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Establish a Concrete ERP Foundation

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1 Establish a Concrete ERP Foundation
Getting your ERP project off the ground starts with a stakeholder-aligned blueprint.

2 ANALYST PERSPECTIVE Don’t be afraid of ERP. There actually is a formula for success. An ERP project is a business transformation that involves the entire organization. Rather than fear it, consider it an opportunity to optimize processes, connect disparate systems, and provide meaningful workflow for end users and real-time information for management. Even though the ERP industry is being influenced by cloud, mobile, data, and analytics disrupters, its primary purpose as a control system to support business processes has not changed. ERP’s maturity means you can leverage best practices and lessons learned. To successfully select, implement, and fully realize ERP benefits, start with a stakeholder-aligned blueprint with clearly defined process boundaries and success metrics. Suanne McGrath-Kelly, CPA CMA CMC Senior Director, Enterprise Applications Info-Tech Research Group

3 Framing the project IT Application Director/ Manager VP of IT CIO CFO
Create a strategic foundation that sets the ERP up for success; set realistic expectations and identify critical success factors. Align the goals, objectives, and metrics of your ERP initiative with organizational objectives to maximize the potential for full benefits realization. Involve your stakeholders early and often by assigning clear roles and accountability. Directors/Managers of ERP-affected business functions, e.g. Finance and Operations Business analysts responsible for ERP functions and/or processes Architects working on IT infrastructures Obtain a conceptual understanding of the ERP future state Understand their roles and responsibilities Action plan

4 Executive summary Organizations often do not know where to start with an ERP project. They focus on tactically implementing the technology but ignore the strategic foundation that sets the ERP system up for success. The outcome of an ERP project is completely dependent on establishing and maintaining a stakeholder-aligned foundational blueprint. If you do not have top management support, do not proceed with an ERP project. At many points in an ERP project, you will be asked why you are doing it. You need to have a compelling case that is supported by the business and aligned with strategic business objectives. ERP should be a business-led / IT- supported initiative. Assign process ownership and ensure the project team has the resources and capabilities to execute and support the ERP system. ERP projects impact the entire organization – they are not limited to just financial and operating metrics. The disruption is felt during both implementation and in the production environment. Missteps early on can cost time, financial resources, and careers. Roughly 55% of ERP projects reported being over budget, and two-thirds of organizations implementing ERP realized less than half of their anticipated benefits. Obtain organizational buy-in for the ERP project and secure top management support. Set clear expectations for the ERP project and establish stakeholder-aligned guiding principles and critical success factors. Build an ERP operating model/business model that identifies process boundaries and scope, and prioritizes requirements. Ready the organization for the ERP project by assessing stakeholder involvement, change impact, risks, and opportunities. Develop SMART metrics to gauge the success of the ERP project.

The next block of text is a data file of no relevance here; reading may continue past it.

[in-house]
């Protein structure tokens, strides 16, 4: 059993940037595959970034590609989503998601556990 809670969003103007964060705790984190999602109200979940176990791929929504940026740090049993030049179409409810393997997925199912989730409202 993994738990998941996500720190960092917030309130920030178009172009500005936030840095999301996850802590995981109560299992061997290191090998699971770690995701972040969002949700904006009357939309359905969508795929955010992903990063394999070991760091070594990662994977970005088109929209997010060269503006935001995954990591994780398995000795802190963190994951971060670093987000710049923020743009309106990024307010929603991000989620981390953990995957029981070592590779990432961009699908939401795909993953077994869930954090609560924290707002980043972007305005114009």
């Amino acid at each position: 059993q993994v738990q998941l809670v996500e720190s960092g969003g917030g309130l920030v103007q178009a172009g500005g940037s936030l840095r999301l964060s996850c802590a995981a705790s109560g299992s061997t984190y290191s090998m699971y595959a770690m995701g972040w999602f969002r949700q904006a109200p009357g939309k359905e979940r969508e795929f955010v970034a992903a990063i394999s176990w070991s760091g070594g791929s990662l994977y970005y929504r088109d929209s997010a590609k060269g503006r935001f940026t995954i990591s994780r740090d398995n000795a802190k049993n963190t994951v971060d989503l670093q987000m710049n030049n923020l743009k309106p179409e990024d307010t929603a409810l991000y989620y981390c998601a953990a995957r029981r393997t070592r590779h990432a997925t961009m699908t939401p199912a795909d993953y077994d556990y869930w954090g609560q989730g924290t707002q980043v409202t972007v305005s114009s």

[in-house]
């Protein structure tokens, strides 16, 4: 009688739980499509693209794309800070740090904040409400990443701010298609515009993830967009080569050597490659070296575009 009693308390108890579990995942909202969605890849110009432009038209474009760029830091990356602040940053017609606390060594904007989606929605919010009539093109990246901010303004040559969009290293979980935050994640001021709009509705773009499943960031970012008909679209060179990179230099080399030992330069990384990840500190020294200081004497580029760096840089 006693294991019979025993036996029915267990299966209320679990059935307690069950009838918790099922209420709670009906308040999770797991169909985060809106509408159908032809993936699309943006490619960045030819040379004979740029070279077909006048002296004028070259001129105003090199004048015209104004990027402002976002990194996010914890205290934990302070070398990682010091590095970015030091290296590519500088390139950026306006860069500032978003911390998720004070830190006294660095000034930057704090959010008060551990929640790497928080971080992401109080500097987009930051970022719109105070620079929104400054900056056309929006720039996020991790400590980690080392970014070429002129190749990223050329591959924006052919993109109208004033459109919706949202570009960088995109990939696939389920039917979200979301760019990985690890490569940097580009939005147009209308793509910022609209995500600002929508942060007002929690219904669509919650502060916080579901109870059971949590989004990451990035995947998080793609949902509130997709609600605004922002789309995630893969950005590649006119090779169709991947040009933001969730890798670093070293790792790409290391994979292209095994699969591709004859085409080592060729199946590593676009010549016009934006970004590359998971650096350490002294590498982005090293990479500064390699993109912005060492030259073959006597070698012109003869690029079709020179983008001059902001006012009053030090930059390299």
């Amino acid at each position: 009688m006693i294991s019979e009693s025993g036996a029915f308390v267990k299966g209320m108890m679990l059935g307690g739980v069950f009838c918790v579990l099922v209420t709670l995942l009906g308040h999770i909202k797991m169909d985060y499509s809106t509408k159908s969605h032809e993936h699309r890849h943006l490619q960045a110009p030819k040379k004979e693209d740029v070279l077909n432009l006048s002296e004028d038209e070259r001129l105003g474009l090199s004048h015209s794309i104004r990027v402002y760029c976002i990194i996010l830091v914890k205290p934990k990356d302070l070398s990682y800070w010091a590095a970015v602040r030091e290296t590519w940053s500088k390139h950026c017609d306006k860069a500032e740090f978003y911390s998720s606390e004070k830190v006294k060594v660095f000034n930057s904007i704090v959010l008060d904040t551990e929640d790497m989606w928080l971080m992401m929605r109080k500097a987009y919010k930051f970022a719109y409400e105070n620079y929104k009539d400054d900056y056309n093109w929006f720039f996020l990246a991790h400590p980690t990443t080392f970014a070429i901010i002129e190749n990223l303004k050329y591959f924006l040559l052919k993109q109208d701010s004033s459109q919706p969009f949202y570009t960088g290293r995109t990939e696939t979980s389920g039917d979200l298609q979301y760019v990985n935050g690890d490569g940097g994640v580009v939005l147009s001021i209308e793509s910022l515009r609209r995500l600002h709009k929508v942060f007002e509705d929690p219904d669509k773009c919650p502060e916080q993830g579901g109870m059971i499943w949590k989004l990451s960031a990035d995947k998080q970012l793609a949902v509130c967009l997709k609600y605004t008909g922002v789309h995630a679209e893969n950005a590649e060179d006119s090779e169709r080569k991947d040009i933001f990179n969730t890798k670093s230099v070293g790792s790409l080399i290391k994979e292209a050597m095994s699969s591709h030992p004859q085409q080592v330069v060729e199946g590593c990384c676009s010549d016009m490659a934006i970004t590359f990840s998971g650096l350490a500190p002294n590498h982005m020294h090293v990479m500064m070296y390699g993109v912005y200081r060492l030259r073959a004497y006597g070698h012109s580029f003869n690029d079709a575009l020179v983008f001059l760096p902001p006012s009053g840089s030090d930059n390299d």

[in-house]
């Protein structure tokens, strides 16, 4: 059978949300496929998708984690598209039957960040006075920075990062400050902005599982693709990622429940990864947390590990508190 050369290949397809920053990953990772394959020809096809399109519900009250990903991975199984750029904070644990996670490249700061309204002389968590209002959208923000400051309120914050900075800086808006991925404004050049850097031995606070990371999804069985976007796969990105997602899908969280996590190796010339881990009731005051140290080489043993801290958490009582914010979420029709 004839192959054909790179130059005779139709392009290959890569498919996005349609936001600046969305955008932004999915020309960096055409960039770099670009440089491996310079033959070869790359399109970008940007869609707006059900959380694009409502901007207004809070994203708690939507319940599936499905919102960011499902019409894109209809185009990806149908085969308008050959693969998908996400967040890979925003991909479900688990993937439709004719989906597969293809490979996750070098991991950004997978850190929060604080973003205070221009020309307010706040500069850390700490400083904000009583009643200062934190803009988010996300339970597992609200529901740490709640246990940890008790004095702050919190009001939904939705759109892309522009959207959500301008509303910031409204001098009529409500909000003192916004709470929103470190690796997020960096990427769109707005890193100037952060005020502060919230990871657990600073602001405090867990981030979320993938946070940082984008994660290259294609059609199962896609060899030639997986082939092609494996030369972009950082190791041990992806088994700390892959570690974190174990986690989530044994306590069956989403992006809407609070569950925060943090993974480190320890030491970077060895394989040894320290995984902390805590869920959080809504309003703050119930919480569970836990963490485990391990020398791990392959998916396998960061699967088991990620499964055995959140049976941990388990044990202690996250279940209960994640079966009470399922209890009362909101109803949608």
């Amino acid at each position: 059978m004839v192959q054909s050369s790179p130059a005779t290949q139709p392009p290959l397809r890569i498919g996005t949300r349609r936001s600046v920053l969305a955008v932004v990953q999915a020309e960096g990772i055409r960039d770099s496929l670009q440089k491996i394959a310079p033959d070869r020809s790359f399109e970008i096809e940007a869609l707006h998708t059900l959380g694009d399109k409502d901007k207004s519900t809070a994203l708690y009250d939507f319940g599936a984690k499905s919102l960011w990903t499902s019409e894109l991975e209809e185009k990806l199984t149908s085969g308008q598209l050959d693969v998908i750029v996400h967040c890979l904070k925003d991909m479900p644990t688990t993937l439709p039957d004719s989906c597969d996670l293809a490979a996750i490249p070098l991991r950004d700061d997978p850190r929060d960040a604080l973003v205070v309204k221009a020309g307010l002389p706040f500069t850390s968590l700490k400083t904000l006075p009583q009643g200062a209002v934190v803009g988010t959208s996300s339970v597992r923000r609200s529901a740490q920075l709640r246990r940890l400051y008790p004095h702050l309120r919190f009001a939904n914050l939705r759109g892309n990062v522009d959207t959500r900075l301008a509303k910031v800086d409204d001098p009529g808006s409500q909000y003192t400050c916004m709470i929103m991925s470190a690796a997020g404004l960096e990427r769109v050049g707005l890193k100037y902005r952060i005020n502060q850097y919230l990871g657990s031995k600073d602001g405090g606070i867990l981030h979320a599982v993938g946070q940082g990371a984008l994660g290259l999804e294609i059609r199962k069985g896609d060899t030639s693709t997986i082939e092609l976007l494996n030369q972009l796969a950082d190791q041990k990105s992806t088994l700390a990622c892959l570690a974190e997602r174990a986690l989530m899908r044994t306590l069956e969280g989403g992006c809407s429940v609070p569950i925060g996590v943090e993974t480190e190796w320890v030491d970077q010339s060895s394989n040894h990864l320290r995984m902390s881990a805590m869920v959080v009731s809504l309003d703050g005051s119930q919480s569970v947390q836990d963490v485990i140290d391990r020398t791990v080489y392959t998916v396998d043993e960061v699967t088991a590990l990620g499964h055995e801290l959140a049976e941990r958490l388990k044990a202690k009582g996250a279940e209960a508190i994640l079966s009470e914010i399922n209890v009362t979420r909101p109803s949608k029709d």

5 Enterprise resource planning (ERP) overview
WHAT IS ERP? Record to Report Hire to Retire Quote to Cash Procure to Pay Issue to Resolution Acquire to Dispose Idea to Offering Market to Order Plan to Perform ERP Enterprise resource planning (ERP) systems facilitate the flow of information across business units. It allows for seamless integration of systems and creates a holistic view of the enterprise to support decision making. In many organizations, the ERP system is considered the lifeblood of the enterprise. Problems with this key operational system will have a dramatic impact on the ability of the enterprise to survive and grow. An ERP system: Automates processes, reducing the amount of manual, routine work. Integrates with core modules, eliminating the fragmentation of systems. Reporting centralizes information from multiple parts of the value chain to a single point. Forecast to Delivery

6 Snapshot of the ERP market
The ERP market grew to over $25 billion in 2014. #1 SAP leads the ERP market with 24% market share. There will be MORE extensive ERP integration with enterprise software systems. Cloud Trend SaaS software will equal approximately $106 billion in 2016. The SaaS market will grow 20% in 2016. 2018 30% of service-centric companies will move their ERP to the cloud. THE SPIKE IN MULTI-CLOUD STRATEGIES WILL CONTINUE… Source:

7 Management support is the biggest critical success factor for ERP implementations
Effective top management support comes from establishing a steering committee that is highly committed and dedicated to the ERP project. This team needs to have representation from across the organization to build the case for ERP and oversee the implementation. Effective Top Management Provides leadership Provides the necessary resources #1 Source: Critical Success Factors of ERP Implementations - An Analysis

8 Top 5 Benefits of Establishing an ERP Foundation